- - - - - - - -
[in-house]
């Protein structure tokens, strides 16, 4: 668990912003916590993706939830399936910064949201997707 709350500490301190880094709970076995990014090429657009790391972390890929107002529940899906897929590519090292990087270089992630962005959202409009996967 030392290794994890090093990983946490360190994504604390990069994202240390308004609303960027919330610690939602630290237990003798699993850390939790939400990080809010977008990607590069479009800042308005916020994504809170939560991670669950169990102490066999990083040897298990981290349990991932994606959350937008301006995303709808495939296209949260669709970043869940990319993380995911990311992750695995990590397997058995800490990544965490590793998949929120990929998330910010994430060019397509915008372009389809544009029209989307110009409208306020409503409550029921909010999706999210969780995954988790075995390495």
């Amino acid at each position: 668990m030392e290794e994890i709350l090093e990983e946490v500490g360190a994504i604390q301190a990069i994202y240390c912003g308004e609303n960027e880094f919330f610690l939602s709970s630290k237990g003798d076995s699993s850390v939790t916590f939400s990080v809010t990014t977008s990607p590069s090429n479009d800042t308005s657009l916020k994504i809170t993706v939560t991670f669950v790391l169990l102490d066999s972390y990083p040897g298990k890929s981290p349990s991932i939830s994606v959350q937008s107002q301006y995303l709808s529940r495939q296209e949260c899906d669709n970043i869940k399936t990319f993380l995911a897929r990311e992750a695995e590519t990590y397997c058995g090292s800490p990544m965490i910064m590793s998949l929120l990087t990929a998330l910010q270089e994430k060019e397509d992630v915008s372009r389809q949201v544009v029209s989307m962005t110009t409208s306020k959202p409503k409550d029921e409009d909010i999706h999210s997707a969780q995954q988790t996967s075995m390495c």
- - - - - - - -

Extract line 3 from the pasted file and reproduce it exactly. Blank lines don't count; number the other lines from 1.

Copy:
């Amino acid at each position: 668990m030392e290794e994890i709350l090093e990983e946490v500490g360190a994504i604390q301190a990069i994202y240390c912003g308004e609303n960027e880094f919330f610690l939602s709970s630290k237990g003798d076995s699993s850390v939790t916590f939400s990080v809010t990014t977008s990607p590069s090429n479009d800042t308005s657009l916020k994504i809170t993706v939560t991670f669950v790391l169990l102490d066999s972390y990083p040897g298990k890929s981290p349990s991932i939830s994606v959350q937008s107002q301006y995303l709808s529940r495939q296209e949260c899906d669709n970043i869940k399936t990319f993380l995911a897929r990311e992750a695995e590519t990590y397997c058995g090292s800490p990544m965490i910064m590793s998949l929120l990087t990929a998330l910010q270089e994430k060019e397509d992630v915008s372009r389809q949201v544009v029209s989307m962005t110009t409208s306020k959202p409503k409550d029921e409009d909010i999706h999210s997707a969780q995954q988790t996967s075995m390495c």